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What JetBlue Buying Spirit Means For Air Travel

Last week JetBlue Airways finally succeeded in its bid to purchase Spirit Airlines, paying $3.8 billion to acquire the low-cost carrier. In doing so, the New York-based airline saw off rival attempts by Frontier Airlines to merge with Spirit, with negotiations between the two breaking off just hours before JetBlue was proclaimed victorious.


Provided it passes checks by the Justice Department, the JetBlue-Spirit acquisition is set to create the country’s fifth largest airline, coming in just behind American Airlines, Delta, United and Southwest. Such a substantial shake-up is bound to create changes for passengers, though perhaps not immediately.


When Is This All Going To Happen?


Not for a while is the short answer. The Justice Department is unlikely to approve the deal before late 2023 or even early 2024. Provided that goes smoothly, analysts predict the deal will likely close in the first two quarters of 2024.


After that it could still be years before the two airlines are fully integrated. Spirit aircraft are not expected to be renovated in JetBlue insignia until at least 2025.



The Spirit-JetBlue merger will create the 5th largest airline in the US.

What Will Passengers Notice?


A marriage between JetBlue and Spirit might seem unusual to many airline passengers; the one airline being associated with comfy seats, free snacks and complimentary WiFi, while the other is more known for its stripped back approach to budget travel.


However, if the deal goes ahead customers could benefit from the best of both worlds: with a larger economy of scale allowing JetBlue to keep costs low while still delivering on amenities.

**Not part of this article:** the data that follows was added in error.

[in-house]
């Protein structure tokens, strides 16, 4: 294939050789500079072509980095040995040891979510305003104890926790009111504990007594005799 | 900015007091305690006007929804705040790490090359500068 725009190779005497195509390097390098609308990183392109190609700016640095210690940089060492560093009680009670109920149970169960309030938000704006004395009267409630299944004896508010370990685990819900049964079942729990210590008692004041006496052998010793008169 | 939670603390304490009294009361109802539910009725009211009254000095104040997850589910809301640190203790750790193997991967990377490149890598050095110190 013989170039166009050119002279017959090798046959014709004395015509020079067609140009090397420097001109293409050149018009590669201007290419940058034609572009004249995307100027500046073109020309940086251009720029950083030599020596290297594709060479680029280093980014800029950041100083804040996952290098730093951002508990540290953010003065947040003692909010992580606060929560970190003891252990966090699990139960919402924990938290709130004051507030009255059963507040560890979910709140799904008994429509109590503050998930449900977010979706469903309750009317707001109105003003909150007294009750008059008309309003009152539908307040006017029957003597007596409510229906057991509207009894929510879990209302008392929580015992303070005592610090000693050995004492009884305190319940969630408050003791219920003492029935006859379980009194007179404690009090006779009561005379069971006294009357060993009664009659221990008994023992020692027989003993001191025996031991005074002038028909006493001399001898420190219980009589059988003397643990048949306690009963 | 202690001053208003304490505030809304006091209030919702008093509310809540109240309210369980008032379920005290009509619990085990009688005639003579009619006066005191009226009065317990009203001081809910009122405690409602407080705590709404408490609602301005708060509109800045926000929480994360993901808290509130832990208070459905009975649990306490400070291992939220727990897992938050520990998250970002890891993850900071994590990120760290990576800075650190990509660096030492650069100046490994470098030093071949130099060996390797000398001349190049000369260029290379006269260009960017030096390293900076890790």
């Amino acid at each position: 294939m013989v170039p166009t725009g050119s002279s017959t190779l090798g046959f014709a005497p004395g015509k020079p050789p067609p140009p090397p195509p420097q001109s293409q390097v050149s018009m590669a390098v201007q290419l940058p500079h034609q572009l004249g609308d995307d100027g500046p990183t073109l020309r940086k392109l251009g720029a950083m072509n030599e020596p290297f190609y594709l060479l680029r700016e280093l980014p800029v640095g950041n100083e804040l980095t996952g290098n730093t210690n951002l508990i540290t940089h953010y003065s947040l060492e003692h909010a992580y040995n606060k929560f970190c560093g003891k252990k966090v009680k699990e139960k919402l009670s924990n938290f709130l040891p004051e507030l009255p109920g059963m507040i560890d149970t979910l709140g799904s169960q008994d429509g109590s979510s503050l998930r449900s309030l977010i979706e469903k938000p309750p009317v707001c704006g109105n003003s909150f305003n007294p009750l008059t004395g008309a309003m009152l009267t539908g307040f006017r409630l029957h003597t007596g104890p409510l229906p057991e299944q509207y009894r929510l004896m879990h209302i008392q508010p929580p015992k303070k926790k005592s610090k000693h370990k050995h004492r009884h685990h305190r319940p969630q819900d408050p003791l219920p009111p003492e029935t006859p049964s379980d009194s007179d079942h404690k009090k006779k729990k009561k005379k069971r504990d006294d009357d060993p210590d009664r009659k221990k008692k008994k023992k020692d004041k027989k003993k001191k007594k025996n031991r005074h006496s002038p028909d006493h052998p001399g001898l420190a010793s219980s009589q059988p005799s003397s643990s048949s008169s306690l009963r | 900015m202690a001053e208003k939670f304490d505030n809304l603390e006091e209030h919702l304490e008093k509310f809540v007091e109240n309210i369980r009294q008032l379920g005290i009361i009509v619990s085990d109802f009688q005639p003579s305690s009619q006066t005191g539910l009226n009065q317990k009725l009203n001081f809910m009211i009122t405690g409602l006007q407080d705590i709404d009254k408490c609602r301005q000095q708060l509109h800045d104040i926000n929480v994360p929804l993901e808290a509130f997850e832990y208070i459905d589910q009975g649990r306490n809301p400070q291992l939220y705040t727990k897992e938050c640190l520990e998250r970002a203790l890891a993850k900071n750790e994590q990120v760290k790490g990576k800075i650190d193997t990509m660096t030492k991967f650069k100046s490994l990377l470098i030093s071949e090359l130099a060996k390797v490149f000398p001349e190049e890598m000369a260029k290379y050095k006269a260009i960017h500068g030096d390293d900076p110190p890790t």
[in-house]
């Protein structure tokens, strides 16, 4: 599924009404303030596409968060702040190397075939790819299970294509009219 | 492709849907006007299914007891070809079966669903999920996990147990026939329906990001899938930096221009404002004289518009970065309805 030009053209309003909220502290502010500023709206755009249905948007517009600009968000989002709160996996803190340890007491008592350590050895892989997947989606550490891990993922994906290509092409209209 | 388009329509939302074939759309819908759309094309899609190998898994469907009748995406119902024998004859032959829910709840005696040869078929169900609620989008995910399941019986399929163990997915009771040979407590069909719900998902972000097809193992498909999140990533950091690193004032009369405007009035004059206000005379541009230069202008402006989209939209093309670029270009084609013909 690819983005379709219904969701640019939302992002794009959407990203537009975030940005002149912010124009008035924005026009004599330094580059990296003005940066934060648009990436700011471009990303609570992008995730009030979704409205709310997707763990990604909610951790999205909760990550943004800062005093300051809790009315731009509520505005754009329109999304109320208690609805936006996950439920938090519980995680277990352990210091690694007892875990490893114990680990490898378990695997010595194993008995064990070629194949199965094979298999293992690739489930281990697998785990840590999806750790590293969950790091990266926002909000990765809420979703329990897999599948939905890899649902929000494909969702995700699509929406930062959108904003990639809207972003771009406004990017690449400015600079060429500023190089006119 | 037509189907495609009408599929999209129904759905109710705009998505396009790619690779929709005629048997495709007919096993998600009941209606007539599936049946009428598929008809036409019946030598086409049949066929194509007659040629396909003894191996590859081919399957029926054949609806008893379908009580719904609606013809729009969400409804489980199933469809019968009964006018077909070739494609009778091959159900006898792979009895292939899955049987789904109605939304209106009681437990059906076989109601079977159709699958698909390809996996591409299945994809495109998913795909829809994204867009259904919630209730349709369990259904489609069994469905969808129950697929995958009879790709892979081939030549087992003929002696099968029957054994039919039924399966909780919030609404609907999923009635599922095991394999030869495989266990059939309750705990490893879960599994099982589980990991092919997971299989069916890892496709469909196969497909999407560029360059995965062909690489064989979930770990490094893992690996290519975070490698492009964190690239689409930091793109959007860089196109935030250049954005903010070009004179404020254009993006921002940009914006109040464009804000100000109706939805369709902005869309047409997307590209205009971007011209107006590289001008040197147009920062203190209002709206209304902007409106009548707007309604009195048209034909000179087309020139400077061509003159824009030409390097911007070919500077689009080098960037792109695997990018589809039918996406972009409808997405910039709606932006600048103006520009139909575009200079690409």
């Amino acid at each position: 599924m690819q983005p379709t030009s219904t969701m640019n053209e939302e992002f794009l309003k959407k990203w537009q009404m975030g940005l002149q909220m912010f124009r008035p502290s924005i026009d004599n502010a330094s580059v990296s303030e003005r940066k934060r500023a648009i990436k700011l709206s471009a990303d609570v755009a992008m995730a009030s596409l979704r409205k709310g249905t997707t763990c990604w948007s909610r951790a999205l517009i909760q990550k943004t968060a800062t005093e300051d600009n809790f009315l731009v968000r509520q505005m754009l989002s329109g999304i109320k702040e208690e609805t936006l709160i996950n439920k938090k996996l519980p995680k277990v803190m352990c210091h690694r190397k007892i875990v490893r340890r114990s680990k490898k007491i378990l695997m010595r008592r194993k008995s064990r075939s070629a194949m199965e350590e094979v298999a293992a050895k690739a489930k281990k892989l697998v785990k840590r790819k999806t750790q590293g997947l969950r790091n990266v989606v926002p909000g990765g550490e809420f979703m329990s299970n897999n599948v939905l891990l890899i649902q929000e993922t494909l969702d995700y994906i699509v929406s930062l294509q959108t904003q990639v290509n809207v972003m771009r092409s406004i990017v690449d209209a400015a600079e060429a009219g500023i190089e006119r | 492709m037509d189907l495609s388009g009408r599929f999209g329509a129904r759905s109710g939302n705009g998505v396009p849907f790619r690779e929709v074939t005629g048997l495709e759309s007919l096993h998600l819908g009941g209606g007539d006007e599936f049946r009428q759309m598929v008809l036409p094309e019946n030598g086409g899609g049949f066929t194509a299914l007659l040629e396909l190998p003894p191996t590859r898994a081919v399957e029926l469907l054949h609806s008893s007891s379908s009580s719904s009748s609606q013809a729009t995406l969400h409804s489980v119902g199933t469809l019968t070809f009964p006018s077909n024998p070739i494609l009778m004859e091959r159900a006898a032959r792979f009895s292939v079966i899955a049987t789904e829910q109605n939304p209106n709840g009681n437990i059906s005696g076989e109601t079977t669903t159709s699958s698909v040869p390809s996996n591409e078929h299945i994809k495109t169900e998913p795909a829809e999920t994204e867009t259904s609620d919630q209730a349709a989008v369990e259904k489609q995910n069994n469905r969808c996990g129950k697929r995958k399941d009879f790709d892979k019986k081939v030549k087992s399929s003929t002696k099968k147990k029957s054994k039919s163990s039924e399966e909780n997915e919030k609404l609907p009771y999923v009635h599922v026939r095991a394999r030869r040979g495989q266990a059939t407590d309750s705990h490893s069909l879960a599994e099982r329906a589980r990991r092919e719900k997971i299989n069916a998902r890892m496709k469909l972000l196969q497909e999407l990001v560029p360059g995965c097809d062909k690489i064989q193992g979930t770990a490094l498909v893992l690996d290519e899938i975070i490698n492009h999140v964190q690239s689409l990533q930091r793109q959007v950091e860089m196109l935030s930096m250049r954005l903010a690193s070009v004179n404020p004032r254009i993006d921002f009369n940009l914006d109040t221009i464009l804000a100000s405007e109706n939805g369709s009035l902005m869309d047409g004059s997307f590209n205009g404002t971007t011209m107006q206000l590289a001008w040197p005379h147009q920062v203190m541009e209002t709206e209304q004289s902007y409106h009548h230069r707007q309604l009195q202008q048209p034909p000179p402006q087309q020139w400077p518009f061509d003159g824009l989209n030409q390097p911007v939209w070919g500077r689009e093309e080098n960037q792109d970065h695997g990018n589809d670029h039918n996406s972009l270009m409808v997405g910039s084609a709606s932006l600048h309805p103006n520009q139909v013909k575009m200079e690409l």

What About Delays?


Over the years, Spirit Airlines has become a staple for late night comics, who like to joke about the airline’s frequent delays and cancellations. However, this reputation might just be a little unfair. So far this year, Spirit has been the 7th best airline for on-time arrivals -according to the Department for Transportation - while its soon-to-be parent company JetBlue only ranks 10th. Likewise, some 4% of JetBlue’s flights have been cancelled this year, compared to 2.7% of Spirit’s.


JetBlue CEO Robin Hayes has said improving reliability is an absolute priority for the remainder of 2022 after the airline was criticised for sustaining delays to one third of its flights so far this year. But with JetBlue looking to inherit a much larger fleet in the near future, keeping everything running on time is set to become a much bigger challenge.



JetBlue CEO Robin Hayes has said tackling delays is a major priority for the airline in 2022.

Is the Merger Controversial


There are some voices from within both government and the airline industry who worry that the buyout will create too much consolidation in the airline industry.


In particular, regulators are concerned that once the deal goes through, JetBlue will control over 50% of the lucrative Fort Lauderdale market, allowing the airline to hike up airfares at the expense of passengers.


These fears of monopoly have been dismissed by Hayes, who said, JetBlue and Spirit isn't going to dominate in any market,"


He added that "Even in Fort Lauderdale with 50% share, there are still over 20 airports where you have an airline with more market share than that."

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